Our seats were in turn three – which was the down-wind corner – so by the time the cars got to us, the twenty mile an hour breeze had brought the dirt kicked up in turn one to us and we got a double dose of dirt track in our faces each lap. I’ve got to get a pair of those yellow plastic goggle/glasses they were selling before next year’s race.
I wouldn’t miss it if I were you.
Photo credit: Split Second Sports and Panther Creek Design & Photo
by Charlie Turner
Boris Said is an ON PIT ROW favorite. He said yesterday that he’s either going to get his 7 Eleven – Spurpie – No Fear Racing Fusion into the Daytona 500 or it’s going home in a basket. Boris will be racing with six other go-or-go homers for two spots in NASCAR’s Super Bowl.
Warren Wallace’s other second cousin, Kenny Wallace, Red Bull twins Brian Vickers andA J Allmendinger, Awesome Bill Elliott, Daytona winner Sterling Marlin and Carl Long are the competition for Boris in race number one of the Gatorade Dual 150′s.
The wild card in that race is Kurt Busch. Busch’s owner’s points were transferred to teammate Sam Hornish Jr meaning Kurt has to either qualify on time or use his champion’s provisional to race a Sunday. In typical, stupid, Top 35 Rulefashion; if Busch is slow, he and two other drivers will transfer from this race. If he’s quick enough, it will leave just one other spot for someone else. I think Boris will edge the Toyotas and put another Ford in the big race.
Race two also has two starting spots up for grabs. Patrick Carpentier was the fastest of the bubble boys and he looked good in pole qualifying Sunday, using a driving line different from most everyone else. He’s up against fellow Canadian open wheel refugee Jacques Villenueve, veterans Dale Jarrett, Ken Shrader and John Andretti, Eric McClure and Stanton Barrett Jr.
Michael Waltrip said Sunday that Jarrett was getting all the best stuff from the MWR garage. If they had one car that was better or an engine that ran stronger, DJ was going to get it. Then Wednesday, they found that DJ had one of the engines that needed to be replaced. He’ll start at the back of the field and that won’t help. Shrader’s telling anybody who’ll listen how slow his Dodge has been. Andretti, McClure and Barrett are big underdogs. This one looks like it’s all Mapleleafs to me but Jarrett is next in line to use the champion’s provisional should Kurt Busch race his way to a starting spot.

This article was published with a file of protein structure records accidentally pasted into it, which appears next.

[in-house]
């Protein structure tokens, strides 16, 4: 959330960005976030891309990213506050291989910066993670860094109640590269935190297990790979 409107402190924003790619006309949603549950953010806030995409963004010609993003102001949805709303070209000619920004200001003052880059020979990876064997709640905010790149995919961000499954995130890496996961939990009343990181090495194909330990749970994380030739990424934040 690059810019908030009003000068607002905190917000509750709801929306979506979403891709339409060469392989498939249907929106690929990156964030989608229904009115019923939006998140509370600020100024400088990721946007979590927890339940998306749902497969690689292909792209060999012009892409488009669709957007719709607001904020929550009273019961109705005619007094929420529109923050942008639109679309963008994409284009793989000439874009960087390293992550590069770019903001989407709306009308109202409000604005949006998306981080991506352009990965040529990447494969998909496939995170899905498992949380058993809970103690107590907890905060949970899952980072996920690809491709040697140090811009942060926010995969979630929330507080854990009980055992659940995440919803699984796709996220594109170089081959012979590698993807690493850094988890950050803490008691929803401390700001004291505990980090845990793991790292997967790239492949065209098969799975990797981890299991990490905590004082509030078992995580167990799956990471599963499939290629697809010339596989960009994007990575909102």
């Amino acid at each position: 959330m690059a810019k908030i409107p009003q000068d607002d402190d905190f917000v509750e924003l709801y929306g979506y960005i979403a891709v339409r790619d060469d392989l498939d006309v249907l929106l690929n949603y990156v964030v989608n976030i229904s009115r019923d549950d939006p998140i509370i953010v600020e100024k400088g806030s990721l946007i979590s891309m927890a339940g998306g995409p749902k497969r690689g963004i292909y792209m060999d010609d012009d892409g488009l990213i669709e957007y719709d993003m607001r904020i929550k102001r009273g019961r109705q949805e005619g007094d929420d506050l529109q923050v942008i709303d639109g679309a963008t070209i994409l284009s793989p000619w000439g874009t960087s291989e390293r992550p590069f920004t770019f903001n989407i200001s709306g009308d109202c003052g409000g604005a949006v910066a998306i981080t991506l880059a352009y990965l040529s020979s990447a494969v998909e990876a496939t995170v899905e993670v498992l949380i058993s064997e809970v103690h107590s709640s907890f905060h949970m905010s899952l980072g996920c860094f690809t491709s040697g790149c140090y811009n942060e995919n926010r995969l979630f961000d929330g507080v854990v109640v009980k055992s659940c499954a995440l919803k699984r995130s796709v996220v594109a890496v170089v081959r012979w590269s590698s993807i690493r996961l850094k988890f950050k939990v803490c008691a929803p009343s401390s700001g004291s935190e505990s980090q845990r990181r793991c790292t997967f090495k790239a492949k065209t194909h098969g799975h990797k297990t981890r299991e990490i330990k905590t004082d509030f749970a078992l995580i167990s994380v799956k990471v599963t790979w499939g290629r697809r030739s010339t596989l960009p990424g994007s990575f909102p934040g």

To quote Warren – or is it Lauren – Wallace “the schooling starts right now.”
by Steve Wronkowicz
I am co-host of the syndicated radio show: ON PIT ROW. Over ten years on the air and three on the net; see what can happen when I don't let the facts get in the way of my opinions.February 14, 2008 7:45 am UTC 6 Comments
Congress needs to step in and right this wrong that’s being perpetrated on the sporting public.
In the midst of hearings to determine whether baseball players used steroids and if a certain football team taped practices of other teams, there is one topic that is much more important to look into. And its being ignored completely. Our esteemed members of congress need to convene to revamp the national holiday schedule.
As the culture of the United States changes, no longer can people relate to Presidents Day. Many US citizens don’t have the faintest clue about Lincoln or Washington. Labor Day–forget it–not much of a work ethic these days.
Congress needs to change these National Holidays, and we could probably add a couple of those “bank holidays” as well; to something that the average American can relate to. National Sports Days.
The National Sports Days plan would give every American six days off work, for sporting event patronage. Need to have the day off after the Super Bowl? That Monday could be one of your NSD days. I know that translates into “National Sports Day day”. Do you work the night shift and your team makes it to the World Series? Use your NSDs to watch, or attend.
Later today two of my favorite races will be televised by SPEED, live, and I will not be able to watch. I love The Duels. The format for qualifying for The 500 is unique, a bit convoluted, but unique, none the less. There have been many years where the results have had little interest to me, as far as who made the race and who didn’t. My guy would be in; but it was just a lot of fun to watch as desperate people had to resort to desperate measures to make THE race.
Tuesday ON PIT ROW, I picked Boris Said to win the 500. Yeah, I know, there was no gaurantee he would even be in the race. That’s what makes seeing this race so important to me. I want to see what Boris, and Herman, and Sterling, and all the others do to try and get themselves, their cars and their sponsors into The Great American Race.
Hello–Ted–I won’t be into work today. Write me up for a NSD. Oh and I’ll take one on Sunday too, if you have the unmitigated gall to schedule me to work. I’ll be watching the Daytona 500 and talking about it via live blog.
Be sure to log in to onpitrow.com on Sunday starting at 2pm ET. We had a great time with the live blog during the awards banquet. This will be even better.
Photo credit: Robert Leberge/Getty Images/NASCAR